Criticisms: Don't Throw the Baby out with the
By Jørund Buen
Climate Policy Perspectives 8
CDM has delivered greater offset volumes than
anticipated, mainly with money from the private sector in host countries
(underlying project investment) and investor countries (carbon offset
purchasing) and has built considerable institutional capacity.
Criticisms have focused on high transaction costs and lack of scalability;
additionality challenges and lack of net mitigation impact; preventing more
ambitious targets and changes in emissions paths in developed and developing
countries alike; excessive rents and perverse incentives; unbalanced regional
distribution; low local sustainable development benefits; corruption and lack
of transparency; and lack of technology transfer.
While some of these
criticisms are justified, others are outdated. Transaction costs have been
drastically reduced. Excessive rents and perverse incentives in the CDM will be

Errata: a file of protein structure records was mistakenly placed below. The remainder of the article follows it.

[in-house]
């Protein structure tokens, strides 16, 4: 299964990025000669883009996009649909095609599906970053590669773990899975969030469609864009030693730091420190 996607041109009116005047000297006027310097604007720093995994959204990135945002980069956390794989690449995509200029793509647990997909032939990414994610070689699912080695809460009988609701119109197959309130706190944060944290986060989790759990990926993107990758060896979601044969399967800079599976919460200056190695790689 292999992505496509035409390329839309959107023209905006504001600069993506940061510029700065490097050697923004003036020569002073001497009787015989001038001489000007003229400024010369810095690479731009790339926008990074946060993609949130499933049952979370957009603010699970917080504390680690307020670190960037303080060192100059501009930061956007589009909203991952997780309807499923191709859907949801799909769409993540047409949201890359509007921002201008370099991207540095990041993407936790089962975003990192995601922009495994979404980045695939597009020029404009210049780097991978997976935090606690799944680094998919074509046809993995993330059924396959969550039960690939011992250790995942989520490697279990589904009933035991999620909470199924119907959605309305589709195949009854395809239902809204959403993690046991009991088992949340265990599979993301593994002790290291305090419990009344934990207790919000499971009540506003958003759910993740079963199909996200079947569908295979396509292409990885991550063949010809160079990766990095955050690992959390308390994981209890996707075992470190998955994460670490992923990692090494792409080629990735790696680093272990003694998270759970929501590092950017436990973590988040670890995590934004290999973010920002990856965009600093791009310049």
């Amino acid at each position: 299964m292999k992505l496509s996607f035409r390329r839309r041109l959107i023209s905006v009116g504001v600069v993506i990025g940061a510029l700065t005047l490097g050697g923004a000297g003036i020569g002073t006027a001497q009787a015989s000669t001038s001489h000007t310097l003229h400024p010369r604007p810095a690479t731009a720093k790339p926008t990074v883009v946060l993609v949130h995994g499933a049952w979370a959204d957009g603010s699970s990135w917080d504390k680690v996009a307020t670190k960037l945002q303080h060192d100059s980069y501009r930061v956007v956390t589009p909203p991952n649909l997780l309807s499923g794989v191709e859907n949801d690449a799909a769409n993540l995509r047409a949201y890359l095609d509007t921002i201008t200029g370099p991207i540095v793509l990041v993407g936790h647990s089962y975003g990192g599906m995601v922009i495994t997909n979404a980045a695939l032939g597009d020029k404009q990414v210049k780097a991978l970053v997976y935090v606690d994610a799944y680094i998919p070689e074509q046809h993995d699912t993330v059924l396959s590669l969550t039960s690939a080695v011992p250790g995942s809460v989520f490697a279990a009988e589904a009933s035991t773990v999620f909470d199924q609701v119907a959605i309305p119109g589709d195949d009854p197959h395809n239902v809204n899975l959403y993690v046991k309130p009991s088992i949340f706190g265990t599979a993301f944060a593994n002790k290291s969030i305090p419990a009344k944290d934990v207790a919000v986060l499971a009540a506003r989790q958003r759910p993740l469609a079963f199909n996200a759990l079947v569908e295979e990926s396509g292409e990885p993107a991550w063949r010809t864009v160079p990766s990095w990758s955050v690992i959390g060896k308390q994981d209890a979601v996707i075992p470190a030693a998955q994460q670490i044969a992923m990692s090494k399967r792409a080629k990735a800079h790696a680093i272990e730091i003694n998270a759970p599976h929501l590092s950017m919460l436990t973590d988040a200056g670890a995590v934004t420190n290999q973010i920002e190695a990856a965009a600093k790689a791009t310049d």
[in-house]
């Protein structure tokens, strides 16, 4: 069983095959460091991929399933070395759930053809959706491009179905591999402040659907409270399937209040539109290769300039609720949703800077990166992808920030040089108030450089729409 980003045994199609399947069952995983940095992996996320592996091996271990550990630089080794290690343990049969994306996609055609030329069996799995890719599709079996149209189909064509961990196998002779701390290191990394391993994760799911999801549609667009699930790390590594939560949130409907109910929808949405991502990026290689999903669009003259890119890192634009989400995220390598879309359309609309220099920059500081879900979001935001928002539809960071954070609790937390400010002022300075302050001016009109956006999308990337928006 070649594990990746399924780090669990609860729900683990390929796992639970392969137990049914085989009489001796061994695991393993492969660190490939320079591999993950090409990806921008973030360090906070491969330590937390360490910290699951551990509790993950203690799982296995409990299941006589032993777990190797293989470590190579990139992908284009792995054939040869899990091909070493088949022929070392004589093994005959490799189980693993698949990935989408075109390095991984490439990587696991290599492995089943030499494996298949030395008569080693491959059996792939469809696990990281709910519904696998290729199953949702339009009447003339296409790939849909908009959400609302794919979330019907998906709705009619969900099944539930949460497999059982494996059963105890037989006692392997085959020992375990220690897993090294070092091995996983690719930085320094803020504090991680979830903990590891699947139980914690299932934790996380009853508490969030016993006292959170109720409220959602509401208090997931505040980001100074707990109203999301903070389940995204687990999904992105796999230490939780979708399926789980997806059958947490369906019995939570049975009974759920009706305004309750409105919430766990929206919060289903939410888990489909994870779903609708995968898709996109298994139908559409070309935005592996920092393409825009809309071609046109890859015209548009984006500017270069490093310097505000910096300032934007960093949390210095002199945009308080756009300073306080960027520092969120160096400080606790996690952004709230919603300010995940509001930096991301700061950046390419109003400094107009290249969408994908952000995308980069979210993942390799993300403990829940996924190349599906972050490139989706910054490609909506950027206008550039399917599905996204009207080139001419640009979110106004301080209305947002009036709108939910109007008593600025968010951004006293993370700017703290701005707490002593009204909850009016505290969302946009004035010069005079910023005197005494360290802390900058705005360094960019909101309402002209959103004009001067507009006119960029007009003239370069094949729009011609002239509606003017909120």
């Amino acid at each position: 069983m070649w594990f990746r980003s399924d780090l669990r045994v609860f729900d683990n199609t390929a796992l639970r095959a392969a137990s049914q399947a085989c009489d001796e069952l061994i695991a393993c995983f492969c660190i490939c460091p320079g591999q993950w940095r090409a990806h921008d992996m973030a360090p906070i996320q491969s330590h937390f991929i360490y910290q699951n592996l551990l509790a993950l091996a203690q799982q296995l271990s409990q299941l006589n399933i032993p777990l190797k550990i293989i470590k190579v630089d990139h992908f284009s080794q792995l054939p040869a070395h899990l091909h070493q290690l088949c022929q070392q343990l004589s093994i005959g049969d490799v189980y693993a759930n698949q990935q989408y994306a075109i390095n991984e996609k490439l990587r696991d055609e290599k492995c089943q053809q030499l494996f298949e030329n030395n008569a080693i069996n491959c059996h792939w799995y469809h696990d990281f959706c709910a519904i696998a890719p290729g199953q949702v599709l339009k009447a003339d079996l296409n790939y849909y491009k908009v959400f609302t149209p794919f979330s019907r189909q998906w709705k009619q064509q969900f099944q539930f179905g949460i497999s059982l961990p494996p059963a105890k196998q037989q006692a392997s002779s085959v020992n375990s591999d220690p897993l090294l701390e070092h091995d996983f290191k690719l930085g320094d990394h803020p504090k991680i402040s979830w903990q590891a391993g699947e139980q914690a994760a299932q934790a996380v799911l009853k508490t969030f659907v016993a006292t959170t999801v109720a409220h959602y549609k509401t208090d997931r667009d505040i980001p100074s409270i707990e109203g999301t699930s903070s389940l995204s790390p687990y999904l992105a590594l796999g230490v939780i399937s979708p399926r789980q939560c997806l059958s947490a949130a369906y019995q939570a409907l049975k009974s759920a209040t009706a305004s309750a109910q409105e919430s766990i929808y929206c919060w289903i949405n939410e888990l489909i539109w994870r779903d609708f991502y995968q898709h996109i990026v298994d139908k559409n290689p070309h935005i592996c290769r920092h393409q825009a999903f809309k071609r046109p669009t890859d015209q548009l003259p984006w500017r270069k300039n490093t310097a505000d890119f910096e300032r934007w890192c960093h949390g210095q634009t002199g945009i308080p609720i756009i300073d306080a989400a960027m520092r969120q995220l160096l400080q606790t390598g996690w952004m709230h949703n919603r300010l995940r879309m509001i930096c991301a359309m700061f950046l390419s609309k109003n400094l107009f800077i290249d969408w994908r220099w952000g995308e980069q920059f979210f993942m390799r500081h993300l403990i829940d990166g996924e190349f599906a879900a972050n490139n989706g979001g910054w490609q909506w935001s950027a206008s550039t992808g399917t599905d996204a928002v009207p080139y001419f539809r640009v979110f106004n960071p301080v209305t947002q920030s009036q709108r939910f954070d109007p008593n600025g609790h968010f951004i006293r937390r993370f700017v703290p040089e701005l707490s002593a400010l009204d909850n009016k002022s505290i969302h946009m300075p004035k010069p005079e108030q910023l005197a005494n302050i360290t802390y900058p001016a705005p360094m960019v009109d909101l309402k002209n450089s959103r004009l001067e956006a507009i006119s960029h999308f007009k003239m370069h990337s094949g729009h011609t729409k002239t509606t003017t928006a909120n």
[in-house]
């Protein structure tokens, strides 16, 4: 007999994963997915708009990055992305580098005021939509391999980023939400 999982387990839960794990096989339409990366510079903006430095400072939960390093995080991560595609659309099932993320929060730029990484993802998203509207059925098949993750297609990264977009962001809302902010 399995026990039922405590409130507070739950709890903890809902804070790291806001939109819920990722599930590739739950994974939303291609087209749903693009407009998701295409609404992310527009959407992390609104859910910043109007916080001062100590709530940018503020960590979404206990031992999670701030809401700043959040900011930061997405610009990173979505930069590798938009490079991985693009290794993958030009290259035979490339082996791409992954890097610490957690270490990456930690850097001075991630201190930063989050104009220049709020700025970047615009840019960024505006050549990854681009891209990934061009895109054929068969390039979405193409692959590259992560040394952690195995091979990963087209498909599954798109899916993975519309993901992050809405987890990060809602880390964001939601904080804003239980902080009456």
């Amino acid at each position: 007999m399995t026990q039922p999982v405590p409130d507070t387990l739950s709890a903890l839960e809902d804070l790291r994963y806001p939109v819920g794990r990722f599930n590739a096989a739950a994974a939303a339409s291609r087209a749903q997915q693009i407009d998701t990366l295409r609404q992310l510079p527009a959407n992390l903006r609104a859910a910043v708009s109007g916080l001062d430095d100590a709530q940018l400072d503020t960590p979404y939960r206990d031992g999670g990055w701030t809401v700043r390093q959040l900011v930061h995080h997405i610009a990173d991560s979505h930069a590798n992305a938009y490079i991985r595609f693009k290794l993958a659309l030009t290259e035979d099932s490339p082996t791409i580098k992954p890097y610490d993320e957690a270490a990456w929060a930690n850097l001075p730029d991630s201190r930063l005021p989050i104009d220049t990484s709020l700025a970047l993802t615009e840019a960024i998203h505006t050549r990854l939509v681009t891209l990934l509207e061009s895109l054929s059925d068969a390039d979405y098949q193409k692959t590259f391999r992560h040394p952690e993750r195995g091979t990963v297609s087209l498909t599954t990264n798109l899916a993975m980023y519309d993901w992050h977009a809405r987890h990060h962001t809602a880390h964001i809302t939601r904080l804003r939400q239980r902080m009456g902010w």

substantially reduced post-2012. Unbalanced regional distribution will be
reduced by new rules; moreover, this is probably less of a problem than
Some criticisms are erroneously founded. There is no
evidence of CDM preventing more ambitious targets in developing countries while
it could prevent changes in emissions paths in developed countries. Few CDM
projects have serious known problems as regards sustainable development.
Corruption and fraud seem limited; and technology transfer has never been a
core CDM concern.
Ironically, critics often neglect the elements that
need to be improved. To ensure additionality, CDM rules must be tightened to
exclude common practice projects and prevent host countries from changing their
policies to cater for CDM projects.
CDM's scalability and additionality
challenges could be substantially reduced by discounting emission reductions.
There could still be some non-additional projects, but the volume of the
overall portfolio of projects would be additional.